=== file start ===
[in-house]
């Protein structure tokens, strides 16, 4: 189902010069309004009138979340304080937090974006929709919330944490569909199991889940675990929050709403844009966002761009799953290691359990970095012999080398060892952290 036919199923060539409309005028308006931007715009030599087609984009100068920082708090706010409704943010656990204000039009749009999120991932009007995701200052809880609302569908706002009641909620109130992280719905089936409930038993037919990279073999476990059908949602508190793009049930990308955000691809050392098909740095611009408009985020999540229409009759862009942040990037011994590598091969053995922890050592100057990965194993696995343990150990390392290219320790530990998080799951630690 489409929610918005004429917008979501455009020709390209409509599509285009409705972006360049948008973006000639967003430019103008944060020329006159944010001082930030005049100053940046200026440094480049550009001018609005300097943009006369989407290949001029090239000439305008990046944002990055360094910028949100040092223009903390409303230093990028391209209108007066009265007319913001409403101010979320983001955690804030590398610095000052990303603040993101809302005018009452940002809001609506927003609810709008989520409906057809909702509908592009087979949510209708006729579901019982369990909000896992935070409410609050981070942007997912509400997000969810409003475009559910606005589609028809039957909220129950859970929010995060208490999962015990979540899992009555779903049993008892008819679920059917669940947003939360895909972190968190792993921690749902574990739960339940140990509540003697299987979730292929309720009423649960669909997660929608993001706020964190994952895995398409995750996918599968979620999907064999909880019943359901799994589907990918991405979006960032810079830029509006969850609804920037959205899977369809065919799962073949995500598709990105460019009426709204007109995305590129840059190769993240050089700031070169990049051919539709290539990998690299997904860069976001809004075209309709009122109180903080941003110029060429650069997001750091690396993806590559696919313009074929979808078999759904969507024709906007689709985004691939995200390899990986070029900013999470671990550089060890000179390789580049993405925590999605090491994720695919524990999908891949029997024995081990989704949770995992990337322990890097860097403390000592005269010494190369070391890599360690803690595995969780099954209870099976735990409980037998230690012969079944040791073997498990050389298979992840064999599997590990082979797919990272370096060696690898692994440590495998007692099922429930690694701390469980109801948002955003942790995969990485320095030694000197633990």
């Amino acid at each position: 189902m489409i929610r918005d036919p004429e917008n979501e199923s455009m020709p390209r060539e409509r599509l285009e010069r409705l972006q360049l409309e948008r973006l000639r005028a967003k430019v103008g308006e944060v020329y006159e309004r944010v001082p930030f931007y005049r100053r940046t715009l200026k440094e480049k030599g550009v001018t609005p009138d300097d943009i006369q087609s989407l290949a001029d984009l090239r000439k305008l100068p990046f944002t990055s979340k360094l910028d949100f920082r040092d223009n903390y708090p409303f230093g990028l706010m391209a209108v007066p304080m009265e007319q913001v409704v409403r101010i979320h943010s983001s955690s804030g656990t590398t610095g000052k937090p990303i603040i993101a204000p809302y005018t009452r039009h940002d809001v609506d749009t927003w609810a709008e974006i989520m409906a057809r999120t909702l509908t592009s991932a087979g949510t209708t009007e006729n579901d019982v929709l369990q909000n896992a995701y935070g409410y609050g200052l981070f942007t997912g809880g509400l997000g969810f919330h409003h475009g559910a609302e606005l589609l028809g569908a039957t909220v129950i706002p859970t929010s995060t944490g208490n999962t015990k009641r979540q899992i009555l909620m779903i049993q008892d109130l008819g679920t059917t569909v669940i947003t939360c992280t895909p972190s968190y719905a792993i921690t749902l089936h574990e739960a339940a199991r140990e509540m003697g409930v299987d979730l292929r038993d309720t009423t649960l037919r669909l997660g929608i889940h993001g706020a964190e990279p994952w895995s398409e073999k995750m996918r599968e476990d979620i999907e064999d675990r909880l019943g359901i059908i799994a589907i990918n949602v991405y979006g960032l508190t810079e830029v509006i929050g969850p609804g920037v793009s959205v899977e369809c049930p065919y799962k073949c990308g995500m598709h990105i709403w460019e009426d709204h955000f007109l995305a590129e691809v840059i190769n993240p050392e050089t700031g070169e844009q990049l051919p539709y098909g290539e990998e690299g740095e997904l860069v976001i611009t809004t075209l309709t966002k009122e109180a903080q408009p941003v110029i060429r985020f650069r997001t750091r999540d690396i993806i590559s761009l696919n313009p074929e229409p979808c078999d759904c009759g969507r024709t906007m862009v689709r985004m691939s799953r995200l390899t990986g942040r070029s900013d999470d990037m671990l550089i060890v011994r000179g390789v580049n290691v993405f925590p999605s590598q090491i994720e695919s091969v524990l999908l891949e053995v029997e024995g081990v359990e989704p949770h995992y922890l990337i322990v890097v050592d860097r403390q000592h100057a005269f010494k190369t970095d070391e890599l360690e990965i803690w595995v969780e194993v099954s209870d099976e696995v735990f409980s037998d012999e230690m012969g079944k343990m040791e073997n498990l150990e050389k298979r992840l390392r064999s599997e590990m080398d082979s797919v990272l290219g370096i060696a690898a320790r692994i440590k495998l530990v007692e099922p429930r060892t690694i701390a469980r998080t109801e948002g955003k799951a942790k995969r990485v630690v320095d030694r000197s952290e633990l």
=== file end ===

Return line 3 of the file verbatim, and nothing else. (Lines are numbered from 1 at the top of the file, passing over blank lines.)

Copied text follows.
């Amino acid at each position: 189902m489409i929610r918005d036919p004429e917008n979501e199923s455009m020709p390209r060539e409509r599509l285009e010069r409705l972006q360049l409309e948008r973006l000639r005028a967003k430019v103008g308006e944060v020329y006159e309004r944010v001082p930030f931007y005049r100053r940046t715009l200026k440094e480049k030599g550009v001018t609005p009138d300097d943009i006369q087609s989407l290949a001029d984009l090239r000439k305008l100068p990046f944002t990055s979340k360094l910028d949100f920082r040092d223009n903390y708090p409303f230093g990028l706010m391209a209108v007066p304080m009265e007319q913001v409704v409403r101010i979320h943010s983001s955690s804030g656990t590398t610095g000052k937090p990303i603040i993101a204000p809302y005018t009452r039009h940002d809001v609506d749009t927003w609810a709008e974006i989520m409906a057809r999120t909702l509908t592009s991932a087979g949510t209708t009007e006729n579901d019982v929709l369990q909000n896992a995701y935070g409410y609050g200052l981070f942007t997912g809880g509400l997000g969810f919330h409003h475009g559910a609302e606005l589609l028809g569908a039957t909220v129950i706002p859970t929010s995060t944490g208490n999962t015990k009641r979540q899992i009555l909620m779903i049993q008892d109130l008819g679920t059917t569909v669940i947003t939360c992280t895909p972190s968190y719905a792993i921690t749902l089936h574990e739960a339940a199991r140990e509540m003697g409930v299987d979730l292929r038993d309720t009423t649960l037919r669909l997660g929608i889940h993001g706020a964190e990279p994952w895995s398409e073999k995750m996918r599968e476990d979620i999907e064999d675990r909880l019943g359901i059908i799994a589907i990918n949602v991405y979006g960032l508190t810079e830029v509006i929050g969850p609804g920037v793009s959205v899977e369809c049930p065919y799962k073949c990308g995500m598709h990105i709403w460019e009426d709204h955000f007109l995305a590129e691809v840059i190769n993240p050392e050089t700031g070169e844009q990049l051919p539709y098909g290539e990998e690299g740095e997904l860069v976001i611009t809004t075209l309709t966002k009122e109180a903080q408009p941003v110029i060429r985020f650069r997001t750091r999540d690396i993806i590559s761009l696919n313009p074929e229409p979808c078999d759904c009759g969507r024709t906007m862009v689709r985004m691939s799953r995200l390899t990986g942040r070029s900013d999470d990037m671990l550089i060890v011994r000179g390789v580049n290691v993405f925590p999605s590598q090491i994720e695919s091969v524990l999908l891949e053995v029997e024995g081990v359990e989704p949770h995992y922890l990337i322990v890097v050592d860097r403390q000592h100057a005269f010494k190369t970095d070391e890599l360690e990965i803690w595995v969780e194993v099954s209870d099976e696995v735990f409980s037998d012999e230690m012969g079944k343990m040791e073997n498990l150990e050389k298979r992840l390392r064999s599997e590990m080398d082979s797919v990272l290219g370096i060696a690898a320790r692994i440590k495998l530990v007692e099922p429930r060892t690694i701390a469980r998080t109801e948002g955003k799951a942790k995969r990485v630690v320095d030694r000197s952290e633990l």